New Delhi, March 18: Lawyers and activists Monday slammed the government for agreeing to retain the age of consent at 18 years in the anti-rape bill that it plans to introduce in the Lok Sabha Tuesday.
The lawyers and activists argued that the step would unnecessarily affect those under the age of 18 who have consensual sex.
If the age had to be retained to 18, “a ‘young person’s defence’ should have been introduced — which means that people who are having sex consensually should not be criminalised”, lawyer Vrinda Grover told IANS.
Grover added that though the bill was “far from perfect, it must be passed in this session”.
Agreed a Supreme Court lawyer requesting anonymity: “Rape is a rape, irrespective of age, but the age of consent ideally should have been 16, as it protects young couples who are having physical relations willingly.”
“A boy below the age of 18 can easily be charged for rape if he has sex even if the girl tells the court that the sex was consensual,” said the lawyer.
All-India Progressive Women’s Association chief Kavita Krishnan said the provision in the Criminal Law (Amendment) Bill, 2013, could be misused.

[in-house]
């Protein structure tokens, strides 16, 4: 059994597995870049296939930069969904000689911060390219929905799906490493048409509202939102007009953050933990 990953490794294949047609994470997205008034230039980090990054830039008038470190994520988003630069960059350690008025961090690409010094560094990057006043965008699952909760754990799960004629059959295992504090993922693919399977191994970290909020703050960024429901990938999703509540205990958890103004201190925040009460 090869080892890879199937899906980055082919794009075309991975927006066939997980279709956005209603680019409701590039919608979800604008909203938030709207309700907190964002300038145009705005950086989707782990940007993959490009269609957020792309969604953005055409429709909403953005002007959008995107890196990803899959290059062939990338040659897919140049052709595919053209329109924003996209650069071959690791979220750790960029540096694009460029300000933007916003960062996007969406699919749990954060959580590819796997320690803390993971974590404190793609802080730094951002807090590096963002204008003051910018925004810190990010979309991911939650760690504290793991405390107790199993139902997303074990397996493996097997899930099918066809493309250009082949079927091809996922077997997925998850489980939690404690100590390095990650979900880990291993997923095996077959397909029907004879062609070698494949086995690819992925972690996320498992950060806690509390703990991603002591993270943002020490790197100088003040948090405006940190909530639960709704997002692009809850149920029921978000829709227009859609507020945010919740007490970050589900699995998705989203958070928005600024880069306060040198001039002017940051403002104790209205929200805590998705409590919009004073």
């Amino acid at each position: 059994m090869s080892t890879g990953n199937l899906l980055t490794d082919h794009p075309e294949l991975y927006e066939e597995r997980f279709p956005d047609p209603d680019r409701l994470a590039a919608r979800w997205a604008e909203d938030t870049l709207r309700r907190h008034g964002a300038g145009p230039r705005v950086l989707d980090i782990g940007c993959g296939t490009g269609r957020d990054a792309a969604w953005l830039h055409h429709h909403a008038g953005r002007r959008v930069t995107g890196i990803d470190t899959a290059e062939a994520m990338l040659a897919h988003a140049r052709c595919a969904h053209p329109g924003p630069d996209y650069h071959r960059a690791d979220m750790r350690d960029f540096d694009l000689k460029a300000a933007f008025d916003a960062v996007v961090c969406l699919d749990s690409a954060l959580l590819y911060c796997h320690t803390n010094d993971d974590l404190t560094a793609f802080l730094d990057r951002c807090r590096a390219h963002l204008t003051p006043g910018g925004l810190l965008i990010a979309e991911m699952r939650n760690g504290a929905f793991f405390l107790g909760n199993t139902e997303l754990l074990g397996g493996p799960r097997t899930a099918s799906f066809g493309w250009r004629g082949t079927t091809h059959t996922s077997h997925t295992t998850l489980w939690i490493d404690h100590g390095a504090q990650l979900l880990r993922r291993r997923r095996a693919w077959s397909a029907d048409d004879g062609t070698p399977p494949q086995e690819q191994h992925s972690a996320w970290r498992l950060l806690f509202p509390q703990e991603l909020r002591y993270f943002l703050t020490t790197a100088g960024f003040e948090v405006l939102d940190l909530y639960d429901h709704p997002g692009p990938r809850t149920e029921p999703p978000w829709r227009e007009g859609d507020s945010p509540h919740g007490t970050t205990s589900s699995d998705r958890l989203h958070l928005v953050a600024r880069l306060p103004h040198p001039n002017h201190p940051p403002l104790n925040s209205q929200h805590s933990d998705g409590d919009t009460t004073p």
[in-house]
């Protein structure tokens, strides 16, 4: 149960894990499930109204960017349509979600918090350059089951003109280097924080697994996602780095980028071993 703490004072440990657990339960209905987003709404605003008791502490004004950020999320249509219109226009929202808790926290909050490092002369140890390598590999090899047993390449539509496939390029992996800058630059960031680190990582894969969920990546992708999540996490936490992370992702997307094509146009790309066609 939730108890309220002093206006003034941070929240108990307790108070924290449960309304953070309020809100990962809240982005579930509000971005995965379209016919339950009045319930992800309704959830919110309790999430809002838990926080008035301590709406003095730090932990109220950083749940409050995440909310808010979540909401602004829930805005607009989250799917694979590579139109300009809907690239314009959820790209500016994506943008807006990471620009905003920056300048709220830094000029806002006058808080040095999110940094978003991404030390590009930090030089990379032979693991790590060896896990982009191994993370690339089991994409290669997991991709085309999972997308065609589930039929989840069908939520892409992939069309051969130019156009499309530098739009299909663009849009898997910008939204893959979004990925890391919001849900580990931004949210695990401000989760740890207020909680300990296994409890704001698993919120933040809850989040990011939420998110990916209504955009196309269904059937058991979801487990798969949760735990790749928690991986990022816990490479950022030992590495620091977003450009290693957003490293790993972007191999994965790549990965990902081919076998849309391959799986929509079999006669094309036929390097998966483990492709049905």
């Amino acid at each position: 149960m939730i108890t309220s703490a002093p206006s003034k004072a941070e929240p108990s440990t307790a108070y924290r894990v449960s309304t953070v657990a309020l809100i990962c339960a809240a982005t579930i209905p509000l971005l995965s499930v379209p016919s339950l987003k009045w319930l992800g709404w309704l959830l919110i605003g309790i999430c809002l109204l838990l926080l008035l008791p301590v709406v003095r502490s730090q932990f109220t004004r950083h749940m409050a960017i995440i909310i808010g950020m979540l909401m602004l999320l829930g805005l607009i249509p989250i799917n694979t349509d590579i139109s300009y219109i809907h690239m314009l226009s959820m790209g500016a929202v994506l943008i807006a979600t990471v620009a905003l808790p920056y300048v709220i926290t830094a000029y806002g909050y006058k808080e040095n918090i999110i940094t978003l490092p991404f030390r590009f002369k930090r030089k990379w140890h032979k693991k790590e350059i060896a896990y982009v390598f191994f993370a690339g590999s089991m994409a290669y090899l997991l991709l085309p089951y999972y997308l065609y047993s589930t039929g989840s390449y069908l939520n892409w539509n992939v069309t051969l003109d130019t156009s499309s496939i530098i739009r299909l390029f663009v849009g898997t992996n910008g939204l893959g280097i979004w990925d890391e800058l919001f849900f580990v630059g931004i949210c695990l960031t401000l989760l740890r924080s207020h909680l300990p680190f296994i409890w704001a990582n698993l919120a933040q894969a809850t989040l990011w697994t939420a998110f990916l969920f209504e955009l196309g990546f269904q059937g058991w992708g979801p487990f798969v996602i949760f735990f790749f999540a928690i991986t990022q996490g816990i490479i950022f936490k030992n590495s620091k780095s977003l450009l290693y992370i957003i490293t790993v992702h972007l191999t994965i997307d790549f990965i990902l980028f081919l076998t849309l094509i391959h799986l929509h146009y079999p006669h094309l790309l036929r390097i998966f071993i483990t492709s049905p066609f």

“The all-party meeting has apparently decided that age of consent will be 18 but a young boy under 18 will get a ‘one time probation’ for consensual sex. This is most inadequate (protection), since any third party (parents or khaps) can claim he violated the probation and get him convicted for rape,” she said.
The women’s right activist said keeping the age of consent at 18 could be used against the oppressed castes.
“The age of consent is only the age below which ‘consent’ cannot be a valid defence in a court of law. If it is 18, young boys, especially from oppressed castes, will face rape convictions for consensual relationship with any girl,” she said.
“Young boys, especially from Dalit and oppressed castes, will face rape convictions for consensual relationship with any girl,” she added.
According to a Supreme Court lawyer, the confusion started in May last year when “the age of consent, which has been 16 years under the Indian Penal Code (IPC), was raised to 18 under the Protection of Children from Sexual Offences Act, 2012.”
A fact that has left lawyer Kamini Jaiswal exasperated.
Accusing the government of having a wishy-washy approach towards the whole issue, Jaiswal said the government should first clear its confusions and then take decisions.
“What is the government doing? I just don’t understand why they are confused,” she said.
Jaiswal said that it was the mindset of the people which needed to change and that law alone won’t help improve matters.
The lawyers and activists argued that lowering the age of consent to 16 will not encourage trafficking and rape.
“Trafficking and rape are a crime, no matter what the age,” Krishnan said.
The anti-rape bill will replace the ordinance promulgated by President Pranab Mukherjee Feb 3. It has to be passed by April 4.